Marriage Story is driven mostly by the writing (Noah Baumbach) and the acting. It not only seems poised, potentially, for earning nominations in all four acting categories — Adam Driver in a career-best performance, Scarlett Johansson, Alan Alda (or Ray Liotta), and Laura Dern — but it also seems like a sure bet for the SAG ensemble nomination. Since it is 100% an auteur’s piece, Baumbach will also have to be nominated as a writer and a director.
Waves is another ensemble piece and is also an auteur’s piece by Trey Edward Shults, like Marriage Story. The Two Popes and Ford v Ferrari aren’t. They’re collaborative, with a different writer and director. Waves is, as such, the only diverse cast — mostly black actors led by Sterling K. Brown, Renée Elise Goldsberry, Kelvin Harrison Jr, and Taylor Russell, with Lucas Hedges in a pretty great supporting turn. This is absolutely a strong SAG ensemble contender, as well as a Best Picture contender (depending on how they push it).
Motherless Brooklyn is another strong ensemble contender and could be called an auteur’s piece: adapted by, directed by, and starring Edward Norton. It also looks like it could be headed for a SAG ensemble nom, with Alec Baldwin, Cherry Jones, Gugu Mbatha-Raw, Fisher Stevens, Leslie Mann, and Bobby Cannavale. Reviews have been mixed on the film, but actors might respond well to it.
Parasite played at Cannes (won the Palme d’or), is also a strong ensemble piece, and is easily one of the best films of the year. It, too, played at Telluride and has a shot at the top nominations for Picture, Director, and Screenplay (at the very least), maybe the actors for ensemble too: Kang-ho Song (dad 1), Hye-jin Jang (housekeeper), Yeo-Jeong Jo (mother 2), Woo-Sik Choi (brother 1, also in Okja), So-dam Park (sister 1). Ji-so Jung (sister 2). Parasite is so good that people at Telluride couldn’t stop talking about it even though it had already played in Cannes.
The strongest singular performances that came out of Telluride start with Renee Zellweger as Judy, who is now the high water mark all others must surpass. Adam Driver made an impression with both The Report and, of course, Marriage Story. Adam Sandler was highly praised for his work in Uncut Gems. Felicity Jones and Eddie Redmayne were very good in The Aeronauts.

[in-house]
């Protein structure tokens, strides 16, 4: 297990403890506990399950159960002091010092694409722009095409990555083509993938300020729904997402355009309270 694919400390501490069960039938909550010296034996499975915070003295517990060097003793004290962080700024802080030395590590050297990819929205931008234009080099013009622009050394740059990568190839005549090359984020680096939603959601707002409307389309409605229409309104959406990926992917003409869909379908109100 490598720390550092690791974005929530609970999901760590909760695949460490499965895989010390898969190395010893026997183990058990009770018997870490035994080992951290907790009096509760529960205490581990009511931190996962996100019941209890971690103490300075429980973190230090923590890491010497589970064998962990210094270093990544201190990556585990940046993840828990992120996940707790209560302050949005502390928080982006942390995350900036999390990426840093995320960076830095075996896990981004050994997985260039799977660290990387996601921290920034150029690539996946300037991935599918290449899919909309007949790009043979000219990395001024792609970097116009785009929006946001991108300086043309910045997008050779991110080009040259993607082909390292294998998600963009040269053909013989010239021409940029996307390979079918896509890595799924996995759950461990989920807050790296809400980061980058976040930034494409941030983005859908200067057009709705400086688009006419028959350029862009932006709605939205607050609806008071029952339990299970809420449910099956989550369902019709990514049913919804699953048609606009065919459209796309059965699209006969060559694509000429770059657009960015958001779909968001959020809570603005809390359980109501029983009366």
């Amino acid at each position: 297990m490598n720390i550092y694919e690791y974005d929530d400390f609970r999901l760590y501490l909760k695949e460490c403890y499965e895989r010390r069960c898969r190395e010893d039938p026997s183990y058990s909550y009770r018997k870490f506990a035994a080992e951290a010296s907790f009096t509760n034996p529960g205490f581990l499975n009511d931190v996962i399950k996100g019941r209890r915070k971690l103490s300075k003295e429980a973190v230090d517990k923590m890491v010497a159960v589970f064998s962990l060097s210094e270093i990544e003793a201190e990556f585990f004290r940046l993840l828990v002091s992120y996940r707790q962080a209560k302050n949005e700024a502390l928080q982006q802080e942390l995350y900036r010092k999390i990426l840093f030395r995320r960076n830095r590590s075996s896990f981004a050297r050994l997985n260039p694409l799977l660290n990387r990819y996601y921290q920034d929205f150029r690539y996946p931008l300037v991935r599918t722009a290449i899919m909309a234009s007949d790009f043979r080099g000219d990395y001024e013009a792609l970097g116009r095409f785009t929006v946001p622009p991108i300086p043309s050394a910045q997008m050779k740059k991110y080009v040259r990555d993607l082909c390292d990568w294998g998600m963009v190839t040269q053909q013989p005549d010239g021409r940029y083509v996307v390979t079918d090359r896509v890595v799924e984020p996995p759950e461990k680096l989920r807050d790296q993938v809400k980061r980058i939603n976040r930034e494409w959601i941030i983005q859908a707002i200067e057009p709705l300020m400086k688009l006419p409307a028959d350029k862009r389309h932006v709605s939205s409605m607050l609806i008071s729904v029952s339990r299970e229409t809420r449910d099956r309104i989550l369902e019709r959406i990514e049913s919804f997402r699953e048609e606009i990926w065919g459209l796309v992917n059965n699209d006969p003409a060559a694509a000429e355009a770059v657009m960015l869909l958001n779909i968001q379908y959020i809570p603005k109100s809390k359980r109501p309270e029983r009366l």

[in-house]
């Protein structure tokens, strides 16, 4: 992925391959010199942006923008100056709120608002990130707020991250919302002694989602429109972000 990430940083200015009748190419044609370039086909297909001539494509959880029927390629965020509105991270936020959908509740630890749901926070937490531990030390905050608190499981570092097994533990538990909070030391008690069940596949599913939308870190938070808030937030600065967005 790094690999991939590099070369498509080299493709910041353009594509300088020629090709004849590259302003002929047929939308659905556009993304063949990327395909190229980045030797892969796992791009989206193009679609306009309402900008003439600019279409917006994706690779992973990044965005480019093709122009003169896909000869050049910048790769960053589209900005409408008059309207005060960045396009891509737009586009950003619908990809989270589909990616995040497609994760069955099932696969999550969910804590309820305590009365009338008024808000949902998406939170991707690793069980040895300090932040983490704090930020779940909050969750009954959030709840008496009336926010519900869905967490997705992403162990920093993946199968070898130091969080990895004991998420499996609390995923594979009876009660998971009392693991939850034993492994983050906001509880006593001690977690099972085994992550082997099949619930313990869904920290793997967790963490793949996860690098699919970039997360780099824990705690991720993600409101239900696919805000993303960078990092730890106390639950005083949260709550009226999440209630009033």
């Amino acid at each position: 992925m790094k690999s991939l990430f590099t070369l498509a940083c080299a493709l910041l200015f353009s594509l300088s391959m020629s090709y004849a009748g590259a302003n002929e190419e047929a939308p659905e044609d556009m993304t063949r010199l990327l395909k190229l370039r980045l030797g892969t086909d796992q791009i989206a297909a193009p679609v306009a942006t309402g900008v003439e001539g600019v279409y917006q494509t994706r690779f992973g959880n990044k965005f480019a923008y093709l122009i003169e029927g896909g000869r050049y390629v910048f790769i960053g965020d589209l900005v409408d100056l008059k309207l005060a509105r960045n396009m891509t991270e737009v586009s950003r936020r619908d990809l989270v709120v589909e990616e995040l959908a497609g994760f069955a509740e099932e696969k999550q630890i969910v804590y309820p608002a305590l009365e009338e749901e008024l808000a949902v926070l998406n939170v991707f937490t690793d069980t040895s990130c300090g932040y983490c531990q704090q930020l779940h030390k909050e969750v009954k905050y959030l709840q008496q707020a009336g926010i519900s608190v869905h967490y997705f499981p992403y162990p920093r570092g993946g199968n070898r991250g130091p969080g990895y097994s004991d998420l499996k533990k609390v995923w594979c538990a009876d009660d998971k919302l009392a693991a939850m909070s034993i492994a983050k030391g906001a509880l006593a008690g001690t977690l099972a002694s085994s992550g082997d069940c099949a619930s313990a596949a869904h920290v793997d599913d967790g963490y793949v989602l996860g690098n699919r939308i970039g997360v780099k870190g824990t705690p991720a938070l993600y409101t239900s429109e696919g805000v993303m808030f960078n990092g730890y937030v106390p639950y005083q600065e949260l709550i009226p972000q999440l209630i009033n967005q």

The Venice Film Fest also seems to have launched a few contenders, and, of course, Joaquin Phoenix in Joker is at the top of that list (at least right now), and Brad Pitt is up again for lead in Ad Astra.
The buzz from Telluride will be wiped clean when Toronto starts and a whole new slew of movies jumps in and, along with it, a whole new series of reactions. Then it’s on to New York where at last The Irishman is seen. That also seems like it COULD be a strong ensemble contender.
Right now it feels a little like this:
The Frontrunners of the films that have been seen:
Once Upon a Time in Hollywood
The Two Popes
Ford v Ferrari
A Hidden Life
Jonathan Pryce, The Two Popes
Adam Driver, Marriage Story
Leonardo DiCaprio, Once Upon a Time in Hollywood
Christian Bale, Ford v Ferrari
Antonio Banderas, Pain & Glory
Joaquin Phoenix, Joker
Brad Pitt, Ad Astra
Renee Zellweger, Judy
Scarlett Johansson, Marriage Story
Lupita Nyong’o, Us
Felicity Jones, The Aeronauts
Quentin Tarantino, Once Upon a Time in Hollywood
Bong Joon-Ho, Parasite
Fernando Meirelles, The Two Popes
Noah Baumbach, Marriage Story
Trey Edwards Shults, Waves
James Mangold, Ford v Ferrari
Todd Philips, Joker
Brad Pitt, Once Upon a Time in Hollywood
Anthony Hopkins, The Two Popes
Sterling K. Brown, Kelvin Harrison, Jr., Waves
Matt Damon, Tracy Letts, Ford v Ferrari
Alan Alda, Ray Liotta, Marriage Story
Laura Dern, Julie Hagerty, Marriage Story
Gugu Mbatha-Raw, Motherless Brooklyn
Renée Elise Goldsberry, Taylor Russell, Waves
Annette Bening, The Report
This is but a rough sketch of everything that’s coming next.